Some rejected the Formula of Chalcedon because they had a more unitive understanding Jesus: these became the Coptic Church in Egypt and related Christians in Georgia, Armenia, Syria, and India.
And then there were others at the opposite end of the christological spectrum. These considered Jesus’ two natures to be more distinct than the Chalcedonian formula would allow. They formed what is known as the Church of the East, historically a highly influential but desperately persecuted branch of Christianity.
So where does the Virgin Birth fit into all of this? Well, basically, as a signpost, as a pointer to the incarnation as the great truth of this season. Please bear with me for just a little more clergymansplaining…
The virgin birth is the notion that Jesus’ conception took place not as per the textbook, but as the result of a miracle. All four gospels assert or imply that the earthly origins of Jesus were miraculous. This is a breadth of witness which suggests a widespread belief among Jesus’ earliest followers that his conception was special. Nonetheless, I would encourage you to keep this in perspective, by avoiding two historic grounds which have led to theological overemphasis of the Virgin Birth.
Firstly, the virgin birth became particularly significant to the fourth-fifth century North African bishop, Augustine of Hippo. Saint Augustine believed that original sin was inherited from Adam through sex. Given this, Augustine thought that the Virgin Birth was necessary, necessary to render Jesus free from the taint of original sin, such that he had the appropriate purity to alter our eternal destiny by undoing the mistakes of sinful Adam.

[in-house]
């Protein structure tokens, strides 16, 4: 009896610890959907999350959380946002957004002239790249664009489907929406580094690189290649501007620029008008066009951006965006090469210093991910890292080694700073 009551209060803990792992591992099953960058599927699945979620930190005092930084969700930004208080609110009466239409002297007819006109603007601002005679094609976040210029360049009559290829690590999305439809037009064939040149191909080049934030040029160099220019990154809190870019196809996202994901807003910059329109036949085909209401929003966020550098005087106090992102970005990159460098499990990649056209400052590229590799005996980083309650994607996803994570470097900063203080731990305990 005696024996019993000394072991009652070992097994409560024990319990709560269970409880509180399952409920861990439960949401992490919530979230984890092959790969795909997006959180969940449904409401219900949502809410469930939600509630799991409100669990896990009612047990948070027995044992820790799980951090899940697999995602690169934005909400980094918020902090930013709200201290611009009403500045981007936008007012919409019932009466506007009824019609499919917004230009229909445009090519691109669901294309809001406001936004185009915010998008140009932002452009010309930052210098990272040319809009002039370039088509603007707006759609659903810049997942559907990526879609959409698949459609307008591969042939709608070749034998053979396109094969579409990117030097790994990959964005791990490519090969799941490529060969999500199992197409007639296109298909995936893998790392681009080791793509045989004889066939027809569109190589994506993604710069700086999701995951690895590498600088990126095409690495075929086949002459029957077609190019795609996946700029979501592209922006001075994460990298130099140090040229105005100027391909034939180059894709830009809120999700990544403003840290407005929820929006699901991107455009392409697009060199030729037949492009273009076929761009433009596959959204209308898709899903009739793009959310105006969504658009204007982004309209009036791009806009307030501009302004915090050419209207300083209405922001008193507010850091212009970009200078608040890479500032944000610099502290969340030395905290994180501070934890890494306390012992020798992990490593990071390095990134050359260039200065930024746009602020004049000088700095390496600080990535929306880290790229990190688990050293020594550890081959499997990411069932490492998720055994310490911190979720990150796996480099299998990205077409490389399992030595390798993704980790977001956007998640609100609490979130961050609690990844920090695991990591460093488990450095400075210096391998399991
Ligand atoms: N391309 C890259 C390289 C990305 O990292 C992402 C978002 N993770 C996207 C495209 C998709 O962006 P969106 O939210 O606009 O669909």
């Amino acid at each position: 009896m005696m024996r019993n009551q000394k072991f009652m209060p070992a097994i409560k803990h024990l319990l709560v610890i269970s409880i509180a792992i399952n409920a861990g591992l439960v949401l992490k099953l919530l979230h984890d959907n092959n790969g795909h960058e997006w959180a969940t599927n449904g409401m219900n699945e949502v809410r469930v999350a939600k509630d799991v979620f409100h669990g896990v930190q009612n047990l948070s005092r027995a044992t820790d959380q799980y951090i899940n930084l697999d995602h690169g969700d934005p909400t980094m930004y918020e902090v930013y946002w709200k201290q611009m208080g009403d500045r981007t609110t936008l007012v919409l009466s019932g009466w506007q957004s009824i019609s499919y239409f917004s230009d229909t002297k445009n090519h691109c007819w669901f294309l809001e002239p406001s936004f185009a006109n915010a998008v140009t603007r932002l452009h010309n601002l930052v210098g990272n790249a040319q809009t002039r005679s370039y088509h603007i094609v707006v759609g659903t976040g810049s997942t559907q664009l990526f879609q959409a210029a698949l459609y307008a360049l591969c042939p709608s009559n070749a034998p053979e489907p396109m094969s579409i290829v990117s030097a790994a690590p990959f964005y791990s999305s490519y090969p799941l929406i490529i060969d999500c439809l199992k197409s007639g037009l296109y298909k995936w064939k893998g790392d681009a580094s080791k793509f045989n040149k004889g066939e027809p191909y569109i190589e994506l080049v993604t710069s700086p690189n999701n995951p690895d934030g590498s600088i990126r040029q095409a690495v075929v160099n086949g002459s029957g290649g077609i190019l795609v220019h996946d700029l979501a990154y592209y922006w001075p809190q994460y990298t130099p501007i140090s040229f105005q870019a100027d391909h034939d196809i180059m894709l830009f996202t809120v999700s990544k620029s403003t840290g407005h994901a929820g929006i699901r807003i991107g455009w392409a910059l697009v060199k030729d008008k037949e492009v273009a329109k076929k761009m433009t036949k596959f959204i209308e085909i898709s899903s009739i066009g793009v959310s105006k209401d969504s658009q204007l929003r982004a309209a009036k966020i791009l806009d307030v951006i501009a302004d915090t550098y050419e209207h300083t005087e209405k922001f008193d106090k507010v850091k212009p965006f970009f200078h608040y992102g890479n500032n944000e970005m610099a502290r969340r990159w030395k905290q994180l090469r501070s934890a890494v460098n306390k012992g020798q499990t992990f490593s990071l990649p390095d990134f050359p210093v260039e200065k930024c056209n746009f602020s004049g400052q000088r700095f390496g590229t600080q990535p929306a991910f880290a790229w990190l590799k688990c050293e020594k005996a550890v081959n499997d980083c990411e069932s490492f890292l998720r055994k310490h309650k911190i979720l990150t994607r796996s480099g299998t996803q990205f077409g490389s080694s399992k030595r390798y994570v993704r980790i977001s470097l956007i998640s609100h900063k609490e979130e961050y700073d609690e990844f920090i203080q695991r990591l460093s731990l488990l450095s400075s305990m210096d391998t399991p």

There is of course a problem here, in the form of a bearded biologist called Charles Darwin. The theory of evolution which – contrary to media myth – is accepted by most western Christians, denies Adam to be a historical figure and therefore also destroys Augustine’s idea of sinfulness as sexually contagious. Some sex undoubtedly is sinful, but its sinfulness is to do with non-mutual and abusive relationships and not with the act per se.
There is a second role sometimes erroneously attributed to the virgin birth. Some Christians, often I suspect unconsciously, fuse the virgin birth and incarnation together by thinking that you can’t have one without the other – in other words, that the virgin birth is the mechanism by which God united the two natures in Christ. This line of thinking says that, through the virgin birth, God supplies the bit which would otherwise have come from Joseph. This absolutely cannot be the case. If the second person of the Trinity contributes something to Jesus’ humanity which would otherwise have come from an earthly parent, then Jesus is not fully human. And Jesus must be fully human if he is to speak to us face-to-face, and to bear my sins and yours as an atoning sacrifice on our behalf.
The point of the virgin birth, then, is not to explain how the incarnation happened. Nor, as Augustine thought, is it necessary to salvation. Rather the story of the virgin birth alerts us to the fact that something utterly unique is going on in this particular baby. It is an eye-catcher, an attention-grabber. The virgin birth is telling us to sit up and listen – because God is doing something astonishing in and through this child. That remains his open-ended New Year’s Gift of invitation and hope for the world of 2023.